Sprinkle the sugar and brown sugar over the apples and cook, turning occasionally to caramelize and soften the fruit, about 10 minutes. Add the heavy cream and continue to cook for 1 minute. Remove from heat. Remove the vanilla bean and put the apple mixture in a food processor, add lemon juice and pulse until smooth. Cool over ice, 45 minutes to 1 hour. (This can be made and stored in an airtight container in the refrigerator for 1 week.)
Line two 17-by-12-inch baking sheets with parchment paper and set aside. In a food processor, blend the almond flour, powdered sugar, ginger and cinnamon for 1 minute. Sift the blended almond mixture directly into a medium mixing bowl. Set aside. (This can be made up to 2 days in advance.)
Fill a small saucepan halfway with water. Bring to a simmer, then remove from the heat. In the bowl of a stand mixer, whisk the egg whites until foamy. Place the bowl over the pot of hot water and whisk quickly until the egg whites reach 100 degrees on a candy thermometer.
Remove the bowl from the pot of water and whisk in the cream of tartar. Place it on a stand mixer fitted with the whip attachment. Whip on medium speed for 2 minutes, then gradually beat in the sugar. Continue whipping for 6 minutes until the egg whites come to medium stiff peaks and are shiny.
Turn the mixer to the lowest setting and carefully spoon in the molasses. Remove the bowl from the mixer. Add egg whites to the almond mixture by gently bringing the flat side of a rubber spatula through the center of the egg whites and up the opposite side of the bowl, folding the dry ingredients over the egg whites. Repeat the same motion 50 times, turning the bowl a quarter turn each time.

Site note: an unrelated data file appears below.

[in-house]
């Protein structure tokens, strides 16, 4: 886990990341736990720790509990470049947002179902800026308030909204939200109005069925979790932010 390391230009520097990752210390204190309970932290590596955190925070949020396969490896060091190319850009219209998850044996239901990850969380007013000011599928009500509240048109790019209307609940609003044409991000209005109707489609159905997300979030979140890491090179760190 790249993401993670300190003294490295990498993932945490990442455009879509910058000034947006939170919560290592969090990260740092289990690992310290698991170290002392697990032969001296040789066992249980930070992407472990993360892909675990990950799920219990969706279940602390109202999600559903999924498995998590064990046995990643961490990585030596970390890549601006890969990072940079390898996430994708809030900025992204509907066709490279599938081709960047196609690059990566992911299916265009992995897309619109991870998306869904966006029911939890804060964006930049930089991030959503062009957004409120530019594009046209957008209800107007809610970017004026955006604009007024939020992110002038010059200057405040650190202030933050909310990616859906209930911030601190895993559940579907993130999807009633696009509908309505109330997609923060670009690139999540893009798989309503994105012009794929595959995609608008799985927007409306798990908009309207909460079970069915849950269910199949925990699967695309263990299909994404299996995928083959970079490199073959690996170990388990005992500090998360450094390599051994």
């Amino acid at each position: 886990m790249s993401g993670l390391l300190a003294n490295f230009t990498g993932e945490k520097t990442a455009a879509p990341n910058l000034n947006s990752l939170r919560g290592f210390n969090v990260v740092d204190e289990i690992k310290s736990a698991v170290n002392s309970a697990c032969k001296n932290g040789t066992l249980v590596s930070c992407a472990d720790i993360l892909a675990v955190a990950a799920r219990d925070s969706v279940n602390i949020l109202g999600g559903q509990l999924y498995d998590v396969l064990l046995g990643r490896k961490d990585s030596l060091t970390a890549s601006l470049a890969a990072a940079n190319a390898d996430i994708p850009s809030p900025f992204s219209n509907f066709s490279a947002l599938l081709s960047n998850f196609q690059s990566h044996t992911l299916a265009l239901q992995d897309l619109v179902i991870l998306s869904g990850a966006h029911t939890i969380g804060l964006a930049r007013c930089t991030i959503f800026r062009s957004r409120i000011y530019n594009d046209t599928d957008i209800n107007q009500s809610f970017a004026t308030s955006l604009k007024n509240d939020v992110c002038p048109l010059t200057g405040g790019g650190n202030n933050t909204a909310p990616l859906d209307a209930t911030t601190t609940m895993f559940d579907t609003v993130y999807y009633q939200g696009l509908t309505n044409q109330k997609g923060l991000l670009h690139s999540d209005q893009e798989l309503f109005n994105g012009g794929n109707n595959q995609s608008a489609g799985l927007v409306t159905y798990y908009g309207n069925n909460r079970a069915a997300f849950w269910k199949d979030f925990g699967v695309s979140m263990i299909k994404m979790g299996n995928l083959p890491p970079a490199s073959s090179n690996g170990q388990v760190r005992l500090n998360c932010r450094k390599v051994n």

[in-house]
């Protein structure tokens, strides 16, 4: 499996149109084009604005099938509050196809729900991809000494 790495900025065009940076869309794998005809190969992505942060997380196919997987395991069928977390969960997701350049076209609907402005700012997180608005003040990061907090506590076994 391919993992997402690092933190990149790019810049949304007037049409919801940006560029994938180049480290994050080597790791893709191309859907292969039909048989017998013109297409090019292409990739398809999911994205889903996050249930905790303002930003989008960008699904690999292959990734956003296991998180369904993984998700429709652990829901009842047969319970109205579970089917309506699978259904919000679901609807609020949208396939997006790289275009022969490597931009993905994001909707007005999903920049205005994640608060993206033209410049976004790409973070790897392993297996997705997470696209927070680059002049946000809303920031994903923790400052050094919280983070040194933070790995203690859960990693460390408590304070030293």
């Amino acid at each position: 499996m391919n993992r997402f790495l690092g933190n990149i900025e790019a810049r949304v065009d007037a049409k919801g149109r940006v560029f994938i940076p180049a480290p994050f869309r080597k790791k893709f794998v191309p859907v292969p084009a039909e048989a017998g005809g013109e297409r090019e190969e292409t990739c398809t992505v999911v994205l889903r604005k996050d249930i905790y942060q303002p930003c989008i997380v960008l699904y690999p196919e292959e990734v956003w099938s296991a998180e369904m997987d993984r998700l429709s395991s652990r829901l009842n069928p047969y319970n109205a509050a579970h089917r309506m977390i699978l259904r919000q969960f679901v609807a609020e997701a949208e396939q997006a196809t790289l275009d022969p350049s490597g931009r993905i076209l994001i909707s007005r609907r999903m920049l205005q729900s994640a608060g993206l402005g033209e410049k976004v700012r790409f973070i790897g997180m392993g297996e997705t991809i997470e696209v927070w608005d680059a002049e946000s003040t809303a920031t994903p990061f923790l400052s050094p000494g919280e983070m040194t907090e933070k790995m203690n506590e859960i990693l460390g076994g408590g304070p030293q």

Fit a pastry bag with a medium round tip (No. 4) and fill with the mixture. On the parchment-lined baking sheets, pipe 1-inch rounds (the batter will be slightly wet) by holding the bag at a slight angle and releasing small amounts of batter. Allow one-half inch between cookies; they will spread slightly. Keep the piped cookies at room temperature, uncovered, for 1 to 2 hours. (This will help form a skin.)
Heat the oven to 325 degrees, placing the racks in the center and lower shelves of the oven.
Bake the macarons for 12 minutes, reverse the trays on the racks and rotate. Bake 12 to 14 minutes more, or until firm and not wet. Cool on a rack.
Fill the macarons by placing the apple compote in a pastry bag fitted with a small round tip. Pipe a one-half-inch round of filling on to the bottom (flat side) of one cookie, then place another cookie on top to make a sandwich (try to pick two cookies the same size and shape). Twist gently to spread the filling. These are best filled 1 hour before eating so that the apple compote makes the macaron melt in your mouth.